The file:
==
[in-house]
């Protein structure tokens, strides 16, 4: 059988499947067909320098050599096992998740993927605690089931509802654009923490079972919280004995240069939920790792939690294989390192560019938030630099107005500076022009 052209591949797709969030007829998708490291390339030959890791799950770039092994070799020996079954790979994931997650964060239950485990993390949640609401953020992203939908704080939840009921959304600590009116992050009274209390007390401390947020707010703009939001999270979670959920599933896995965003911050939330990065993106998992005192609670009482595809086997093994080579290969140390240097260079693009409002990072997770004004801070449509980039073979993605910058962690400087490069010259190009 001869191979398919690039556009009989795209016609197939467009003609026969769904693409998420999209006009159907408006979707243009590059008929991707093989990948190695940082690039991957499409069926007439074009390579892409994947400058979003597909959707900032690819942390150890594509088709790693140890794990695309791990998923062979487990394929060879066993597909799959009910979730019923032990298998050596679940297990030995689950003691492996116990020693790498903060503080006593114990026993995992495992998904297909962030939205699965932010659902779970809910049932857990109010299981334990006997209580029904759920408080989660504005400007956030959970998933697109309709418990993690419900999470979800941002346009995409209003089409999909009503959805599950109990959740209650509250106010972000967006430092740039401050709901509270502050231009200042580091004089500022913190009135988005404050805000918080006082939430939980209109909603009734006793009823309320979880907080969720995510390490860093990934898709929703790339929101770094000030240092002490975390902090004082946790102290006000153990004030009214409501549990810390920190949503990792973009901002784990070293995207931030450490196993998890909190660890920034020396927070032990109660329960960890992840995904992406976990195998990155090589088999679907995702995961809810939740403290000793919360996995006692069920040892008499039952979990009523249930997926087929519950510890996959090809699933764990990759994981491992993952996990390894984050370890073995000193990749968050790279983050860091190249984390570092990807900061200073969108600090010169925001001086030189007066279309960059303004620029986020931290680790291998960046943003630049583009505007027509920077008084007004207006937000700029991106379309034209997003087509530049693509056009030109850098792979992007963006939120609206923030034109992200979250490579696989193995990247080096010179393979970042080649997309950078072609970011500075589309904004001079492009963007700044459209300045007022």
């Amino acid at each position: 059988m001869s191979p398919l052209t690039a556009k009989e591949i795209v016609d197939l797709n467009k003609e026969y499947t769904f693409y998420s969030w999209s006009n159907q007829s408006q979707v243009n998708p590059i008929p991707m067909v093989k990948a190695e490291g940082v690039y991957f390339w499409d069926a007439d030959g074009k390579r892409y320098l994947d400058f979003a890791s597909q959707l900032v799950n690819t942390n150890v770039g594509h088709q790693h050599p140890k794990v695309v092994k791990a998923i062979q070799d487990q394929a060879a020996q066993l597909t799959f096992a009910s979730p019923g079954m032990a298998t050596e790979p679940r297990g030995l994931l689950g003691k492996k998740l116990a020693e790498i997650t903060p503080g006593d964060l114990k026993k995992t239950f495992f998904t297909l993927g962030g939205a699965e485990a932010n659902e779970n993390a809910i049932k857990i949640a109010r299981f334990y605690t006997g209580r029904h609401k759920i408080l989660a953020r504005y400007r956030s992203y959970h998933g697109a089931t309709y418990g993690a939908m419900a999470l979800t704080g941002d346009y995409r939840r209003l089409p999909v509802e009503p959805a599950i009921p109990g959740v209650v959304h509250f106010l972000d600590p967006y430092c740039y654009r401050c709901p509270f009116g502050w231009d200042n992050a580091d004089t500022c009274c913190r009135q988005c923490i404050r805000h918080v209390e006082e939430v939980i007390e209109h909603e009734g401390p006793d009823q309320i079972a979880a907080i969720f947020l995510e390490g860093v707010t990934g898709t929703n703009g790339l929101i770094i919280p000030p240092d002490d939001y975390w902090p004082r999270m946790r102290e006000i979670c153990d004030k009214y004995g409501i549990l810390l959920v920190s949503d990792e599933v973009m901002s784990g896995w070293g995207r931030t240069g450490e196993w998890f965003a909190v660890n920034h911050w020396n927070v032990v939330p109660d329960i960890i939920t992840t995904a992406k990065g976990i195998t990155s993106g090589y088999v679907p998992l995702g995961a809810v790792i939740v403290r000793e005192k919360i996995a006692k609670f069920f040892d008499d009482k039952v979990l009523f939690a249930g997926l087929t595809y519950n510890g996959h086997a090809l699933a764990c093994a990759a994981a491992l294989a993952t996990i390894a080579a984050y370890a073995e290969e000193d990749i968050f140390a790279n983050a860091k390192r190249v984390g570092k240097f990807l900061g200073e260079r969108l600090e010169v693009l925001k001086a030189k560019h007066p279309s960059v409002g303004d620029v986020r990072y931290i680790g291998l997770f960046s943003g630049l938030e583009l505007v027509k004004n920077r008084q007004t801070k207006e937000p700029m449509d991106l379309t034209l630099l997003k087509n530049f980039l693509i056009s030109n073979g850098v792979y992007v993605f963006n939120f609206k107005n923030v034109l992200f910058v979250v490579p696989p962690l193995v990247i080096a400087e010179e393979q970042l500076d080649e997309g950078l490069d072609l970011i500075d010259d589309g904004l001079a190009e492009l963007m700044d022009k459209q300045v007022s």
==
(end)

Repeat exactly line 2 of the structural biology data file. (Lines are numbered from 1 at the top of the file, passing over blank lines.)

């Protein structure tokens, strides 16, 4: 059988499947067909320098050599096992998740993927605690089931509802654009923490079972919280004995240069939920790792939690294989390192560019938030630099107005500076022009 052209591949797709969030007829998708490291390339030959890791799950770039092994070799020996079954790979994931997650964060239950485990993390949640609401953020992203939908704080939840009921959304600590009116992050009274209390007390401390947020707010703009939001999270979670959920599933896995965003911050939330990065993106998992005192609670009482595809086997093994080579290969140390240097260079693009409002990072997770004004801070449509980039073979993605910058962690400087490069010259190009 001869191979398919690039556009009989795209016609197939467009003609026969769904693409998420999209006009159907408006979707243009590059008929991707093989990948190695940082690039991957499409069926007439074009390579892409994947400058979003597909959707900032690819942390150890594509088709790693140890794990695309791990998923062979487990394929060879066993597909799959009910979730019923032990298998050596679940297990030995689950003691492996116990020693790498903060503080006593114990026993995992495992998904297909962030939205699965932010659902779970809910049932857990109010299981334990006997209580029904759920408080989660504005400007956030959970998933697109309709418990993690419900999470979800941002346009995409209003089409999909009503959805599950109990959740209650509250106010972000967006430092740039401050709901509270502050231009200042580091004089500022913190009135988005404050805000918080006082939430939980209109909603009734006793009823309320979880907080969720995510390490860093990934898709929703790339929101770094000030240092002490975390902090004082946790102290006000153990004030009214409501549990810390920190949503990792973009901002784990070293995207931030450490196993998890909190660890920034020396927070032990109660329960960890992840995904992406976990195998990155090589088999679907995702995961809810939740403290000793919360996995006692069920040892008499039952979990009523249930997926087929519950510890996959090809699933764990990759994981491992993952996990390894984050370890073995000193990749968050790279983050860091190249984390570092990807900061200073969108600090010169925001001086030189007066279309960059303004620029986020931290680790291998960046943003630049583009505007027509920077008084007004207006937000700029991106379309034209997003087509530049693509056009030109850098792979992007963006939120609206923030034109992200979250490579696989193995990247080096010179393979970042080649997309950078072609970011500075589309904004001079492009963007700044459209300045007022």